Plot holes won't stop the hopelessly devoted
It’s the word; it’s got groove, it’s got meaning, but is it any good? In a word, yes. In more than one, yes and no.
Grease is a problematic musical to see staged – in exactly the same way as Cabaret but with fewer serious repercussions. The original stage show got overhauled and improved in the process of becoming a universally loved movie; iconic songs were added and plotlines beefed up – so much so that any straight rendition of the original material is bound to feel thin and simplistic. What is Cabaret without Mein Herr or Maybe This Time? And what is Grease without Grease is the Word, or Hopelessly Devoted to You?
This remount of the hugely successful production that toured earlier this year has re-opened at the Regent, and it should be congratulated for feeling simultaneously like a well-oiled machine and a fresh new rendition. The ensemble seemed energised and utterly relaxed, something that only ever comes from strong direction [David Gilmore] and choreography [Arlene Phillips], and plenty of time and effort.
That said, the show itself is very cobbled together, often coming off as a patchwork of references to the film. The early scenes in particular are almost word for word the same. Even Rob Mills’s Danny laughs like John Travolta. It’s true that we wouldn’t even be watching a stage production of Grease if the film hadn’t entered the pop cultural pantheon, but such slavish imitation come across as parasitic.
The plot is so light it risks evaporation, but audiences don’t approach a show like this expecting Tolstoy. Sandy [Gretel Scarlett] and Danny [Rob Mills] come back from their Summer love to discover they are attending the same high school. Danny’s a jerk, Sandy’s a prude, but with a bit of understanding and some very tight pants, all works out in the end thanks to a lot of “rama dama ding dong” and a few “yippiti boom de booms”.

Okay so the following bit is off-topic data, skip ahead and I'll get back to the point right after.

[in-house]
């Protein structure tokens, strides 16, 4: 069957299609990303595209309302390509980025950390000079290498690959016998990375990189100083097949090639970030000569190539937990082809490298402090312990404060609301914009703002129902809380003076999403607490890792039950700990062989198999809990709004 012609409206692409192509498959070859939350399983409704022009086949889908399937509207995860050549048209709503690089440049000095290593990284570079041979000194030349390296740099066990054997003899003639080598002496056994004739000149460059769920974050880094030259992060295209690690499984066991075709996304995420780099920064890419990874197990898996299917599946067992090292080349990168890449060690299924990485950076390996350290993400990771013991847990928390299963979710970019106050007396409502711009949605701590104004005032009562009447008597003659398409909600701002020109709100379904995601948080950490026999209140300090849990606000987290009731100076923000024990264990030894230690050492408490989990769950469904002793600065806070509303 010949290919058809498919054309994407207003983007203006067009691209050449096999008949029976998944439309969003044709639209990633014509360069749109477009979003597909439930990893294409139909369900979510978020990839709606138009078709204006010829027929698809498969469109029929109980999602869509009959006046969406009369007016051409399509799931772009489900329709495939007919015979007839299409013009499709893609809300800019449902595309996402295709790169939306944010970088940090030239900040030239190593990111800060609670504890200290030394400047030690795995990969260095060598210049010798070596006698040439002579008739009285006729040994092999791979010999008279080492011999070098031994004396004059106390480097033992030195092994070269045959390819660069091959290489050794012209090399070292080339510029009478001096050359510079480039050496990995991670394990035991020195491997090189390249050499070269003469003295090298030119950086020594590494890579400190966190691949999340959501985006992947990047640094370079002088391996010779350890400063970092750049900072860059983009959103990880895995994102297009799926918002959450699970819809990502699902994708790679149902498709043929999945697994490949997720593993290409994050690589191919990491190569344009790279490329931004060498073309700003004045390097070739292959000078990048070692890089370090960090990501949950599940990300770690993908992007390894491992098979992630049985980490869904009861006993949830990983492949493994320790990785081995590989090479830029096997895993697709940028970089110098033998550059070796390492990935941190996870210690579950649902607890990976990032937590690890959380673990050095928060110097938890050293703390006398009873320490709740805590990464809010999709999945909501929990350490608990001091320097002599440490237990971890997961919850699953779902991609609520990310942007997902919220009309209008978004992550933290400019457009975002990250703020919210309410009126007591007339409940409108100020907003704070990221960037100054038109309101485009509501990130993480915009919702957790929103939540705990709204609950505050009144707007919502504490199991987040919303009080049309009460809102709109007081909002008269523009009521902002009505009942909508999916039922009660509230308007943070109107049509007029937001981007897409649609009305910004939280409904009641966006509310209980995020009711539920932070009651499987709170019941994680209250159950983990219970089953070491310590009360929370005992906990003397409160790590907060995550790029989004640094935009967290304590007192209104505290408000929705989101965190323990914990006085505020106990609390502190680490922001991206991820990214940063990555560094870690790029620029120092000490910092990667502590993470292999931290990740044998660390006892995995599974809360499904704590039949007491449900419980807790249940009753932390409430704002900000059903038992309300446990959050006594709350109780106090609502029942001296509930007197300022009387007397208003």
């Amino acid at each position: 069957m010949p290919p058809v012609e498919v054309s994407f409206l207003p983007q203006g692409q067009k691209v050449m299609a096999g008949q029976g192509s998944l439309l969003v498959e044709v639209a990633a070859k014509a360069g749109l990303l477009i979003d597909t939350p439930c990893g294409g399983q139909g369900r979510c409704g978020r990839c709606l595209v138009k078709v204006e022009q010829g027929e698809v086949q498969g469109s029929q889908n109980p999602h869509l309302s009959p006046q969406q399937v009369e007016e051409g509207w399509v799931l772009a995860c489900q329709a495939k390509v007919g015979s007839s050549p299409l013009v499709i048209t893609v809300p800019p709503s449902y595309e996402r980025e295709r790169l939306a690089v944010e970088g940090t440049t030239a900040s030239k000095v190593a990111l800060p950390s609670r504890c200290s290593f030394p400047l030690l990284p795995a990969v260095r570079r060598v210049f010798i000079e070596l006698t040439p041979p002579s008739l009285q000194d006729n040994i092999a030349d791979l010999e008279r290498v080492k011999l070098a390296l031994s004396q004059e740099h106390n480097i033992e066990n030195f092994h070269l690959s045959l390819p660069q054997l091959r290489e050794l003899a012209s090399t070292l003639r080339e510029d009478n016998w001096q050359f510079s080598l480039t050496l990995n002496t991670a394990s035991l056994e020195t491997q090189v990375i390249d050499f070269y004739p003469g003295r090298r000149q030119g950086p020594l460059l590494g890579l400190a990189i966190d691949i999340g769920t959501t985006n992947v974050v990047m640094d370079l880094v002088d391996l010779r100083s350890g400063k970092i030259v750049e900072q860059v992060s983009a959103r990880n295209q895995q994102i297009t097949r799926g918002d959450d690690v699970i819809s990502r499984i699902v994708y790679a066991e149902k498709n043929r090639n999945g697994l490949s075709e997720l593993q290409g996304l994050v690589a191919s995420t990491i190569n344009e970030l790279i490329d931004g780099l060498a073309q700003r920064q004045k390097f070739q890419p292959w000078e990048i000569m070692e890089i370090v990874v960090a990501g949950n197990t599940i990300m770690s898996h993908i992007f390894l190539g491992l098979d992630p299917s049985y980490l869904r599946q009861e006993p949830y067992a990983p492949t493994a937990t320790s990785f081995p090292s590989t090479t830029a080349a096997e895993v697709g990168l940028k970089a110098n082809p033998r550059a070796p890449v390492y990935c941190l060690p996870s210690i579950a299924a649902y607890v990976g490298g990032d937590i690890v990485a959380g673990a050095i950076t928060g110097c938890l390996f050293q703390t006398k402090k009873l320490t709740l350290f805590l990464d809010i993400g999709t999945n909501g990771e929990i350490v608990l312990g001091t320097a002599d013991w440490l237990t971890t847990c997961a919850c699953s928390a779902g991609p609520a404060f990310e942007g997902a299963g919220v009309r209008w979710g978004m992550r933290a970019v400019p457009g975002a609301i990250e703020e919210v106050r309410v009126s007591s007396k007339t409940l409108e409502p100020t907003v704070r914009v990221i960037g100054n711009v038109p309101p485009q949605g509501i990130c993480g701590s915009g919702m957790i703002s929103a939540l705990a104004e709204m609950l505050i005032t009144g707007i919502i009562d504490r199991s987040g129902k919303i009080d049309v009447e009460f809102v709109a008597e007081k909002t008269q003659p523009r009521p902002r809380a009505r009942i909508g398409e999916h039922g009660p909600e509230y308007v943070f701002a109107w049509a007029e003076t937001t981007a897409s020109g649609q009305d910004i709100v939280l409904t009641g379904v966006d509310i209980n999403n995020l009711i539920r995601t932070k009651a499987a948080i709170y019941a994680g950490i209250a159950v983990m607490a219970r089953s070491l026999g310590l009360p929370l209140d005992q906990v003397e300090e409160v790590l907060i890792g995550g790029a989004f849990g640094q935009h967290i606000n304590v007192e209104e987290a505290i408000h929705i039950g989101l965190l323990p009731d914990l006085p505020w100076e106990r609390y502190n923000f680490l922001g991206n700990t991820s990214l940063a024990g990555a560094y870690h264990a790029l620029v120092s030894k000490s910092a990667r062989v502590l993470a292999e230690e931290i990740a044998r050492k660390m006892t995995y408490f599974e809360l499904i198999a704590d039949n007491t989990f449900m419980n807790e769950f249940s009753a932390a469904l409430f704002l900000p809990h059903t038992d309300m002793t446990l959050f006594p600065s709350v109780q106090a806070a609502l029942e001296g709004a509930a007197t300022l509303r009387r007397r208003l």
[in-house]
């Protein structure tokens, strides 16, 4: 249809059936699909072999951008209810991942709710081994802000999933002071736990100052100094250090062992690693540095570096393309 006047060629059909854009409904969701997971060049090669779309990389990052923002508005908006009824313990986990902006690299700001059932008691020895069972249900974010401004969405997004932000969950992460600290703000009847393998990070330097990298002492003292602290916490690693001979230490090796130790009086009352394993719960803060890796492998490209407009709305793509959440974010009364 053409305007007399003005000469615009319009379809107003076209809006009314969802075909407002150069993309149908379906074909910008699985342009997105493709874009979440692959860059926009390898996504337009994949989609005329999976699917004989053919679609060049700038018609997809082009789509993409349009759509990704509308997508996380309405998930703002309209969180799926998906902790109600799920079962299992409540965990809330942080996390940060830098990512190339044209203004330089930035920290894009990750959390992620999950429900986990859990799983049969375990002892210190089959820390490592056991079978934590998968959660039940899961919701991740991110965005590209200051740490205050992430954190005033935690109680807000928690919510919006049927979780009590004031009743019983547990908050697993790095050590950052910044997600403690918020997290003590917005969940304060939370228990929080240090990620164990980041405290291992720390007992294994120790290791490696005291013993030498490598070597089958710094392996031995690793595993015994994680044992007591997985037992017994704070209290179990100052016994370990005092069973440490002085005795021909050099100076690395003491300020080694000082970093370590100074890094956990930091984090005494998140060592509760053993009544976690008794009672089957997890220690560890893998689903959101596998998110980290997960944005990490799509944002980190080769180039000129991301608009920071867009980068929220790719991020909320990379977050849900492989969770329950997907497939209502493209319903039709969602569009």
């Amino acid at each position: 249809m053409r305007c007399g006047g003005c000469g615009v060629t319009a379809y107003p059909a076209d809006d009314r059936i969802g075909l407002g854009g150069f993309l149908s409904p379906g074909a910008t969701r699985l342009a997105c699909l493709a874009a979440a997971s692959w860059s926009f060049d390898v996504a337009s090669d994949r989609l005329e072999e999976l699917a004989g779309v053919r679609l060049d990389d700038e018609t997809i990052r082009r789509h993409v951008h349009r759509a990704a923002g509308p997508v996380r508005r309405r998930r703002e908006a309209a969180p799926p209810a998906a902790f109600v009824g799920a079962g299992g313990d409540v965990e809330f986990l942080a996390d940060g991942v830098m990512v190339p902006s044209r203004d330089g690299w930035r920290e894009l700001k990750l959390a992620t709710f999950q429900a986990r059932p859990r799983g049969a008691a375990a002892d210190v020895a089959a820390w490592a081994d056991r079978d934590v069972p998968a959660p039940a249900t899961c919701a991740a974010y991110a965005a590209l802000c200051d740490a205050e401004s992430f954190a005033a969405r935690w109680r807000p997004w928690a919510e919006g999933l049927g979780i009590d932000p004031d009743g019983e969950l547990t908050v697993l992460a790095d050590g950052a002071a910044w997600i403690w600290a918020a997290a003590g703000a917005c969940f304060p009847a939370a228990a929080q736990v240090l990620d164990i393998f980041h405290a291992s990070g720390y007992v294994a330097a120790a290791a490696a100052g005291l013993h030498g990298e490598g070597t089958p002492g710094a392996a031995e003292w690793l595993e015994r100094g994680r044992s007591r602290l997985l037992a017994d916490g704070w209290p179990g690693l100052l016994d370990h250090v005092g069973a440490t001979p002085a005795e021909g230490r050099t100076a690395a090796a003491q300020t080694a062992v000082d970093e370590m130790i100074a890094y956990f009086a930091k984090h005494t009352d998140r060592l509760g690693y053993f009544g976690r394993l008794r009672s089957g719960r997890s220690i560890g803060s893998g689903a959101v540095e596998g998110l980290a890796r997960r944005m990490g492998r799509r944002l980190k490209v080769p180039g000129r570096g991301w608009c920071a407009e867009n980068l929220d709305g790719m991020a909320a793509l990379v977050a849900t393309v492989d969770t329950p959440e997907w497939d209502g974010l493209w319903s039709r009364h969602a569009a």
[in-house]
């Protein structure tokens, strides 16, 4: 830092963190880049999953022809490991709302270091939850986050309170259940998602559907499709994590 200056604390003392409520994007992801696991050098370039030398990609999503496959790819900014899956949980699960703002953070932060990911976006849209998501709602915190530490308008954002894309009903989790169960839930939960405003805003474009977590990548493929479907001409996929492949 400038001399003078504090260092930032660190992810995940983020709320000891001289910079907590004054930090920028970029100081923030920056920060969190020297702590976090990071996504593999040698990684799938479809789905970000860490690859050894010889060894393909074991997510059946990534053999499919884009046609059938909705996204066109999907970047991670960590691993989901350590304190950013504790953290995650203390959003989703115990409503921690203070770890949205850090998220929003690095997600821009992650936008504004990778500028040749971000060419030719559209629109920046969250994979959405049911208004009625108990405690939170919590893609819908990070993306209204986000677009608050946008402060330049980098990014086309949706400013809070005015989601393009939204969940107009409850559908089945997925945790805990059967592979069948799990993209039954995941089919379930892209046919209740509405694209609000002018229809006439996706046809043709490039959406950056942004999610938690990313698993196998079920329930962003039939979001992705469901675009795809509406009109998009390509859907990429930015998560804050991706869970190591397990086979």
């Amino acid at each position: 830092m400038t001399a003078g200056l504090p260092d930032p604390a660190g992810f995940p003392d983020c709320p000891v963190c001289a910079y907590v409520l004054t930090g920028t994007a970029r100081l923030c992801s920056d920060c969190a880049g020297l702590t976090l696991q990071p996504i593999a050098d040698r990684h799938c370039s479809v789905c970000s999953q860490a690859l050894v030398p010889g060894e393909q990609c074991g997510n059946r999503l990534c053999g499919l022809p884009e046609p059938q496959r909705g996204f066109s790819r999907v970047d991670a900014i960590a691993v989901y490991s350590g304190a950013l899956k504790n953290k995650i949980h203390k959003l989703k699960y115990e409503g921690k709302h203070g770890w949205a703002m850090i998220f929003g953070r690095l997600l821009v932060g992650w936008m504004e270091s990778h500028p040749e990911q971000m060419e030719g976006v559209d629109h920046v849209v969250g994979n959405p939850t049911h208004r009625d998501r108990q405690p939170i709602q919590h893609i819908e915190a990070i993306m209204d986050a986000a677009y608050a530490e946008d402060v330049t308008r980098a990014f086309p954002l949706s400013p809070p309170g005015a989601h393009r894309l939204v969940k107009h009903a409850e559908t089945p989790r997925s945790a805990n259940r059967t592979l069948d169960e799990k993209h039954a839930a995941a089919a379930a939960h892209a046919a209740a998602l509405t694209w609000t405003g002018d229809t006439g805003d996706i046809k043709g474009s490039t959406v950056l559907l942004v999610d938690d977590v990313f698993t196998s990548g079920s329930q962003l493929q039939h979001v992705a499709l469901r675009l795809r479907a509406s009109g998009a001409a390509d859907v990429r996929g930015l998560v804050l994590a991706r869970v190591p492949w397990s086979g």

The cruddy sexual politics of the piece owe more to its ’70s genesis than its ’50s setting, but audiences are presumably encouraged to leave their feminism behind along with their brains in order to enjoy this. And enjoyable it is, from the buzzing physical energy of the youngsters to the outrageous high camp of the oldies. Todd McKenny virtually flies in and runs off with the whole show as Teen Angel, and John Paul Young is fun as Johnny Casino.
Some of the casting feels slightly off. Lucy Maunder is normally terrific, but her Rizzo is so downbeat it comes across as depressive. Her solo song is ruined by the senseless decision to include Sandy as a witness to her private grief. Bert Newton is clearly only present to lend his name to the cast, and often looks lost on stage.
The set [Terry Parsons] is flashy and functional, and the costumes [Andreane Neofitou] are spot on, down to the slicked brilliantine wigs. Scarlett and Mills make a likeable pair of leads, and the dancing – especially the spectacular end to Act 1 as the ensemble perform We Go Together on the bleaches – is often breathtakingly good. It’s a pretty infectious confection, and at this time of the year there’s nothing wrong with that.